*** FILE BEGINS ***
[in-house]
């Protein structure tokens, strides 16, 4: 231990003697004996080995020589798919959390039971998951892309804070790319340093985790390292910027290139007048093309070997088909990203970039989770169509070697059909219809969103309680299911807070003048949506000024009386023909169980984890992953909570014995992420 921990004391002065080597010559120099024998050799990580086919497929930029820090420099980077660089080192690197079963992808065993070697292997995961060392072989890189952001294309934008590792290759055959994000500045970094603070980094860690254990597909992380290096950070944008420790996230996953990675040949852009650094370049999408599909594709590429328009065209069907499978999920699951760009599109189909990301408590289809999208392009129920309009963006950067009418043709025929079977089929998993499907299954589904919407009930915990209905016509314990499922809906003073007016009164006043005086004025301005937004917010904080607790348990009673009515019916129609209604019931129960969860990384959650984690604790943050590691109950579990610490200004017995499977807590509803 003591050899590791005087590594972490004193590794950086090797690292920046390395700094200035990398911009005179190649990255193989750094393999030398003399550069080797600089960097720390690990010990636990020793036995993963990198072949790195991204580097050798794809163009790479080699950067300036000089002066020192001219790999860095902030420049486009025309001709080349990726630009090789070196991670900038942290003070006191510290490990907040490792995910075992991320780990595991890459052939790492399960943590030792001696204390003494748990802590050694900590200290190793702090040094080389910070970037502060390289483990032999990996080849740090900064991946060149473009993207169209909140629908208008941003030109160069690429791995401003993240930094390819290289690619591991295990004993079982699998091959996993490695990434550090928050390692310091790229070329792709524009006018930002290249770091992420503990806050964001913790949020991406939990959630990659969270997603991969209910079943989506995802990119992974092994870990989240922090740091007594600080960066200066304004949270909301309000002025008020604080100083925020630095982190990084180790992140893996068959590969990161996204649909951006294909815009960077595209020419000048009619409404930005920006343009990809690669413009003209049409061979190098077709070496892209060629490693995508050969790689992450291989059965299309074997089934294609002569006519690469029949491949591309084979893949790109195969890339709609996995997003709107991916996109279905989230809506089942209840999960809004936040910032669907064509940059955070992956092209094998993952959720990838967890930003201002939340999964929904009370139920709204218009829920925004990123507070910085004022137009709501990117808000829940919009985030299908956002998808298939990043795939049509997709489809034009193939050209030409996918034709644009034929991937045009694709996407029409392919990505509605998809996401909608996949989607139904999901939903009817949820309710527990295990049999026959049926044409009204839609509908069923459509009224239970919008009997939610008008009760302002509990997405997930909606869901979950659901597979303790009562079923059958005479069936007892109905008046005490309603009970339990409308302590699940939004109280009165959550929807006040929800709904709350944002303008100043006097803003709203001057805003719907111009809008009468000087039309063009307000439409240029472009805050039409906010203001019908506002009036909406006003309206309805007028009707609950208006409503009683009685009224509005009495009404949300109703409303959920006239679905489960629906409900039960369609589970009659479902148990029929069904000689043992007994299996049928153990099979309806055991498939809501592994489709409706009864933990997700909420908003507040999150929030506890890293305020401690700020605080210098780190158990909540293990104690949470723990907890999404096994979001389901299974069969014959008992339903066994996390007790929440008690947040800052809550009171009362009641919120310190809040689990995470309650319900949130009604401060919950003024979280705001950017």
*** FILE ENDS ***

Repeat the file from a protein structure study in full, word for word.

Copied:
[in-house]
């Protein structure tokens, strides 16, 4: 231990003697004996080995020589798919959390039971998951892309804070790319340093985790390292910027290139007048093309070997088909990203970039989770169509070697059909219809969103309680299911807070003048949506000024009386023909169980984890992953909570014995992420 921990004391002065080597010559120099024998050799990580086919497929930029820090420099980077660089080192690197079963992808065993070697292997995961060392072989890189952001294309934008590792290759055959994000500045970094603070980094860690254990597909992380290096950070944008420790996230996953990675040949852009650094370049999408599909594709590429328009065209069907499978999920699951760009599109189909990301408590289809999208392009129920309009963006950067009418043709025929079977089929998993499907299954589904919407009930915990209905016509314990499922809906003073007016009164006043005086004025301005937004917010904080607790348990009673009515019916129609209604019931129960969860990384959650984690604790943050590691109950579990610490200004017995499977807590509803 003591050899590791005087590594972490004193590794950086090797690292920046390395700094200035990398911009005179190649990255193989750094393999030398003399550069080797600089960097720390690990010990636990020793036995993963990198072949790195991204580097050798794809163009790479080699950067300036000089002066020192001219790999860095902030420049486009025309001709080349990726630009090789070196991670900038942290003070006191510290490990907040490792995910075992991320780990595991890459052939790492399960943590030792001696204390003494748990802590050694900590200290190793702090040094080389910070970037502060390289483990032999990996080849740090900064991946060149473009993207169209909140629908208008941003030109160069690429791995401003993240930094390819290289690619591991295990004993079982699998091959996993490695990434550090928050390692310091790229070329792709524009006018930002290249770091992420503990806050964001913790949020991406939990959630990659969270997603991969209910079943989506995802990119992974092994870990989240922090740091007594600080960066200066304004949270909301309000002025008020604080100083925020630095982190990084180790992140893996068959590969990161996204649909951006294909815009960077595209020419000048009619409404930005920006343009990809690669413009003209049409061979190098077709070496892209060629490693995508050969790689992450291989059965299309074997089934294609002569006519690469029949491949591309084979893949790109195969890339709609996995997003709107991916996109279905989230809506089942209840999960809004936040910032669907064509940059955070992956092209094998993952959720990838967890930003201002939340999964929904009370139920709204218009829920925004990123507070910085004022137009709501990117808000829940919009985030299908956002998808298939990043795939049509997709489809034009193939050209030409996918034709644009034929991937045009694709996407029409392919990505509605998809996401909608996949989607139904999901939903009817949820309710527990295990049999026959049926044409009204839609509908069923459509009224239970919008009997939610008008009760302002509990997405997930909606869901979950659901597979303790009562079923059958005479069936007892109905008046005490309603009970339990409308302590699940939004109280009165959550929807006040929800709904709350944002303008100043006097803003709203001057805003719907111009809008009468000087039309063009307000439409240029472009805050039409906010203001019908506002009036909406006003309206309805007028009707609950208006409503009683009685009224509005009495009404949300109703409303959920006239679905489960629906409900039960369609589970009659479902148990029929069904000689043992007994299996049928153990099979309806055991498939809501592994489709409706009864933990997700909420908003507040999150929030506890890293305020401690700020605080210098780190158990909540293990104690949470723990907890999404096994979001389901299974069969014959008992339903066994996390007790929440008690947040800052809550009171009362009641919120310190809040689990995470309650319900949130009604401060919950003024979280705001950017």